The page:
Cade’s enforcement against anticompetitive conduct
Brazil’s antitrust authority continues to apply interim measures and non-pecuniary penalties
2023 has seen the Administrative Council for Economic Defense (Cade) continue its policy of increasingly applying interim measures in anticompetitive conduct cases.
On August 17, 2023, Cade’s General Superintendence (GS) launched an investigation against the Brazilian state-owned bank Caixa Econômica Federal (CEF) and the Association of Brazilian Lottery Companies (Febralot). The investigation was triggered by a complaint filed by the Brazilian Association of Online Lottery Intermediaries (Aidiglot), a private association representing online lottery platforms’ interests (Administrative Inquiry No. 08700.003430/2023-01). Aidiglot alleges that CEF and Febralot hinder lottery platforms’ access to the online gaming intermediary market through sham litigation, defamatory campaigns and regulatory abuse, among other forms of behavior. After conducting preliminary analysis, the GS decided to grant an interim measure to prevent CEF from penalizing lottery units conducting business with lottery game intermediation platforms. CEF then appealed to Cade’s Tribunal, only for it to uphold the interim measure against CEF in a panel session on October 11, 2023.
In July 2023, in light of a complaint filed by health insurance company Unimed Goiânia, the GS opened an administrative inquiry concerning alleged anticompetitive conduct by an association of hospitals in the central Brazilian state of Goiás (Associação dos Hospitais Privados de Alta Complexidade do Estado de Goiás – AHPACEG). AHPACEG and its members were alleged to have conducted collective price negotiations between hospitals and health insurance providers and a boycott of commercial offers made by Unimed Goiânia (Administrative Inquiry No. 08700.004116/2023-37). Less than one month after the interim measure was granted in the lottery operator case, the GS applied the same legal tool once again, requiring AHPACEG to cease collective price negotiations with health insurance companies. This investigation is still ongoing.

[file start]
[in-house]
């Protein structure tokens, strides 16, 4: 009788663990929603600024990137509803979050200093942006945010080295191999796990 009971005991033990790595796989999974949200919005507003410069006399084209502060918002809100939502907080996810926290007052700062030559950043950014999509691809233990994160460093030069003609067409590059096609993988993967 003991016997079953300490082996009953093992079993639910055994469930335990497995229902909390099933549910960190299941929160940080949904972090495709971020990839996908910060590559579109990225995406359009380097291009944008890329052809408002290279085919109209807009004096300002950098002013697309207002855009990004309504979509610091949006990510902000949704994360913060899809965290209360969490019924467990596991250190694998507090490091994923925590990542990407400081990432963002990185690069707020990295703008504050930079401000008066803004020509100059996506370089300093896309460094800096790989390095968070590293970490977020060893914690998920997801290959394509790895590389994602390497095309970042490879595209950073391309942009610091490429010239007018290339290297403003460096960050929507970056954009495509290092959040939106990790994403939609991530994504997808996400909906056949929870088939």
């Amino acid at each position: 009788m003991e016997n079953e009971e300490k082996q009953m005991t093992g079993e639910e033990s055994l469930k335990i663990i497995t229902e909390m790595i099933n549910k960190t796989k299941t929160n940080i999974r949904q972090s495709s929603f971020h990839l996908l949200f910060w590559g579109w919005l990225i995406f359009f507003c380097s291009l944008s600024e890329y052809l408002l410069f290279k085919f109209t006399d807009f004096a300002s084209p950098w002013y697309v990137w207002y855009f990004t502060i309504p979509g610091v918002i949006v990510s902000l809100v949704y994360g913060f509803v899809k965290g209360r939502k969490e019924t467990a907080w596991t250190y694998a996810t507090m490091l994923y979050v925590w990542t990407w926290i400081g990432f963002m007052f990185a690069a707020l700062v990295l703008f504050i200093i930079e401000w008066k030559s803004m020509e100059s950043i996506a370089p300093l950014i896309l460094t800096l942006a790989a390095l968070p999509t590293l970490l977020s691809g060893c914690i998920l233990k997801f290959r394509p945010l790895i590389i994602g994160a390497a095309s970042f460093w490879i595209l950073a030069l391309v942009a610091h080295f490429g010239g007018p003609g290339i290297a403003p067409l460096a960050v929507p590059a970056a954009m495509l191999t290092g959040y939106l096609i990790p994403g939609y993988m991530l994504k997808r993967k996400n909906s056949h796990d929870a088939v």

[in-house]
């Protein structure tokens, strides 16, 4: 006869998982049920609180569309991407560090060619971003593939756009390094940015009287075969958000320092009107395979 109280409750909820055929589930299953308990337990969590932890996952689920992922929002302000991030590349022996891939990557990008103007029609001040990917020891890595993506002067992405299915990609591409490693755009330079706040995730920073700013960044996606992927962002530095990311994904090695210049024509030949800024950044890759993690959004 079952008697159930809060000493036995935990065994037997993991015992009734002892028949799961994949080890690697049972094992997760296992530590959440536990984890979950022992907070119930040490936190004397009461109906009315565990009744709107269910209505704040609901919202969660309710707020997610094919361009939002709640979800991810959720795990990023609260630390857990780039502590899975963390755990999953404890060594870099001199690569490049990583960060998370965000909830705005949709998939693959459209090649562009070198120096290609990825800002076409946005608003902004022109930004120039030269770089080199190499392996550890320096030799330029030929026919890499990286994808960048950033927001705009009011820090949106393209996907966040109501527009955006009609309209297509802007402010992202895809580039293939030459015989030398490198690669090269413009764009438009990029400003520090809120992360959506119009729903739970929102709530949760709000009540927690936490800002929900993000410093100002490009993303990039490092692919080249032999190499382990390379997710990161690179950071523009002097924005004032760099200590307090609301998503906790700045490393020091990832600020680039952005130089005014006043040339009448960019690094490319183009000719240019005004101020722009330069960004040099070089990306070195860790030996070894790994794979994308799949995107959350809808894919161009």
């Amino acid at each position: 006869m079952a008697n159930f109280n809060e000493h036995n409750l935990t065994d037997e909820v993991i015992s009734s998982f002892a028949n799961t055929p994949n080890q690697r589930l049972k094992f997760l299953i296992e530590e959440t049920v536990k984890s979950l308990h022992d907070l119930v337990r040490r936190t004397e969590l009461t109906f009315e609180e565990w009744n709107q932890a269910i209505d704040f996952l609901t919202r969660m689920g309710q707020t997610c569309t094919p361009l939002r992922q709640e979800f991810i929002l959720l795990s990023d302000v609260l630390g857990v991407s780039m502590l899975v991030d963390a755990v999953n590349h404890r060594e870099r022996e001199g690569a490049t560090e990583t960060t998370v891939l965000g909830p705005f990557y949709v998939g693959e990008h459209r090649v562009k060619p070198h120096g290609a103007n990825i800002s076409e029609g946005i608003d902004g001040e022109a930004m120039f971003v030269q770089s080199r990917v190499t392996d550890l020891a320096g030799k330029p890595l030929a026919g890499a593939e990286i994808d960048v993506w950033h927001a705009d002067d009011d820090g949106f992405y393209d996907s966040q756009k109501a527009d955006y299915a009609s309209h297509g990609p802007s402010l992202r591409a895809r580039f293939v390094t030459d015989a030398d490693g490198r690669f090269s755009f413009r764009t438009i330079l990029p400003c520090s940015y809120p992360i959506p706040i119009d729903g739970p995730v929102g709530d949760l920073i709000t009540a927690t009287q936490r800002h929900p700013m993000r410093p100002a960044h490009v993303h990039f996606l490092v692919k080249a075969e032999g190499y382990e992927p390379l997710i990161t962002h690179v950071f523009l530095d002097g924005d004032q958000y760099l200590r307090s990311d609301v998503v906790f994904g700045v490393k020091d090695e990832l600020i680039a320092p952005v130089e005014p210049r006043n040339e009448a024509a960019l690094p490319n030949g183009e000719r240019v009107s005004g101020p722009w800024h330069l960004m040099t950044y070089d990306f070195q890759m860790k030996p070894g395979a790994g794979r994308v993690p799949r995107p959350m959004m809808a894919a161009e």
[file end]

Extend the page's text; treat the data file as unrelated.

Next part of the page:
These cases reflect the ongoing preference of the GS to apply interim measures at the beginning of investigations to address potential anticompetitive effects arising from these conducts. The Unimed Goiânia case particularly stands out as it concerns an interim measure against the collective behavior of AHPACEG and its members, unlike previous cases concerning unilateral conducts.
Non-pecuniary penalties in cartel cases
Another important development concerns debates on the types of penalties. Law No. 12,529/2011 provides that as well as imposing fines on companies and individuals, Cade can apply non-pecuniary penalties for violations of the economic order. Cade’s Tribunal recently addressed this issue in the case of a cartel in the fuel resale markets in the state of Santa Catarina (Administrative Proceeding No. 08700.005637/2020-69). In ruling on this case, Cade’s Tribunal prohibited two entrepreneurs from engaging in any commercial activities – whether in their own names or as representatives of companies – for five years.
Cade Commissioner Gustavo Augusto also noted that the Tribunal has repeatedly convicted cartels in the retail fuel sector, suggesting that fines alone may be insufficient to enforce anticompetitive conduct.
This decision points to Cade’s Tribunal’s willingness to impose stronger penalties on coordinated anticompetitive conduct, especially those forms that the authority has repeatedly had to address.
For further information on antitrust matters in Brazil, please contact Mattos Filho’s Antitrust practice.